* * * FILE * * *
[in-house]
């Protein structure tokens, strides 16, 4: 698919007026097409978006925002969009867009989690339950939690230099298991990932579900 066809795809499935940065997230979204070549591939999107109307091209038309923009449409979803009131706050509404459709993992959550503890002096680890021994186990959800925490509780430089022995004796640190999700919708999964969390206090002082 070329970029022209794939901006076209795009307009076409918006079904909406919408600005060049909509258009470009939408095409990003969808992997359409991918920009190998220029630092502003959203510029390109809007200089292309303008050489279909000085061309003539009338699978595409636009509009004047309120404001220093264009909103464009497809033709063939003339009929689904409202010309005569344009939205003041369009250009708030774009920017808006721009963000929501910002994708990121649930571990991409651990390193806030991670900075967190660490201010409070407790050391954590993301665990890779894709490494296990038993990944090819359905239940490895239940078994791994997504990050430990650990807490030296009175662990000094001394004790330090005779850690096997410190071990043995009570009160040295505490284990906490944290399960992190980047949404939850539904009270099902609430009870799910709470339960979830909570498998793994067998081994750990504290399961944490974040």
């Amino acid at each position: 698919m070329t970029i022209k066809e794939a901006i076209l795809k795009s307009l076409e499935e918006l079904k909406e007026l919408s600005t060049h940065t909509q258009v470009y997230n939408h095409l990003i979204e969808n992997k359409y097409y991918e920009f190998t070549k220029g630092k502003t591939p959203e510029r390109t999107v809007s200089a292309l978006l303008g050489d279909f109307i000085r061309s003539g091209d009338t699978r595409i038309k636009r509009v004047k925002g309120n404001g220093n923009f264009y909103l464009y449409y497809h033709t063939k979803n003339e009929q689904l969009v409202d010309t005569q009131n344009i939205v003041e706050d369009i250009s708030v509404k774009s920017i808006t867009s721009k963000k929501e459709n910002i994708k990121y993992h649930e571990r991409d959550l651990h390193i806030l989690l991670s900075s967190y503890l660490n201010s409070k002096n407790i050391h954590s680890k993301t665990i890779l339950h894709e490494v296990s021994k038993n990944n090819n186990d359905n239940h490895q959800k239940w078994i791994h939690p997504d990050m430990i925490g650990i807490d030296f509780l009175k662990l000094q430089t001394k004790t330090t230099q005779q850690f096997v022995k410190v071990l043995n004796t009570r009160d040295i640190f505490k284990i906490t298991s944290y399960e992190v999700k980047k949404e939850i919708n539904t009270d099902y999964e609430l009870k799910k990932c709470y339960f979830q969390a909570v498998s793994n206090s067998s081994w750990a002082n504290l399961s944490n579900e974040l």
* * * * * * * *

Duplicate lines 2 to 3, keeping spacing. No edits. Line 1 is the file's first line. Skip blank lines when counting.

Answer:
């Protein structure tokens, strides 16, 4: 698919007026097409978006925002969009867009989690339950939690230099298991990932579900 066809795809499935940065997230979204070549591939999107109307091209038309923009449409979803009131706050509404459709993992959550503890002096680890021994186990959800925490509780430089022995004796640190999700919708999964969390206090002082 070329970029022209794939901006076209795009307009076409918006079904909406919408600005060049909509258009470009939408095409990003969808992997359409991918920009190998220029630092502003959203510029390109809007200089292309303008050489279909000085061309003539009338699978595409636009509009004047309120404001220093264009909103464009497809033709063939003339009929689904409202010309005569344009939205003041369009250009708030774009920017808006721009963000929501910002994708990121649930571990991409651990390193806030991670900075967190660490201010409070407790050391954590993301665990890779894709490494296990038993990944090819359905239940490895239940078994791994997504990050430990650990807490030296009175662990000094001394004790330090005779850690096997410190071990043995009570009160040295505490284990906490944290399960992190980047949404939850539904009270099902609430009870799910709470339960979830909570498998793994067998081994750990504290399961944490974040």
């Amino acid at each position: 698919m070329t970029i022209k066809e794939a901006i076209l795809k795009s307009l076409e499935e918006l079904k909406e007026l919408s600005t060049h940065t909509q258009v470009y997230n939408h095409l990003i979204e969808n992997k359409y097409y991918e920009f190998t070549k220029g630092k502003t591939p959203e510029r390109t999107v809007s200089a292309l978006l303008g050489d279909f109307i000085r061309s003539g091209d009338t699978r595409i038309k636009r509009v004047k925002g309120n404001g220093n923009f264009y909103l464009y449409y497809h033709t063939k979803n003339e009929q689904l969009v409202d010309t005569q009131n344009i939205v003041e706050d369009i250009s708030v509404k774009s920017i808006t867009s721009k963000k929501e459709n910002i994708k990121y993992h649930e571990r991409d959550l651990h390193i806030l989690l991670s900075s967190y503890l660490n201010s409070k002096n407790i050391h954590s680890k993301t665990i890779l339950h894709e490494v296990s021994k038993n990944n090819n186990d359905n239940h490895q959800k239940w078994i791994h939690p997504d990050m430990i925490g650990i807490d030296f509780l009175k662990l000094q430089t001394k004790t330090t230099q005779q850690f096997v022995k410190v071990l043995n004796t009570r009160d040295i640190f505490k284990i906490t298991s944290y399960e992190v999700k980047k949404e939850i919708n539904t009270d099902y999964e609430l009870k799910k990932c709470y339960f979830q969390a909570v498998s793994n206090s067998s081994w750990a002082n504290l399961s944490n579900e974040l």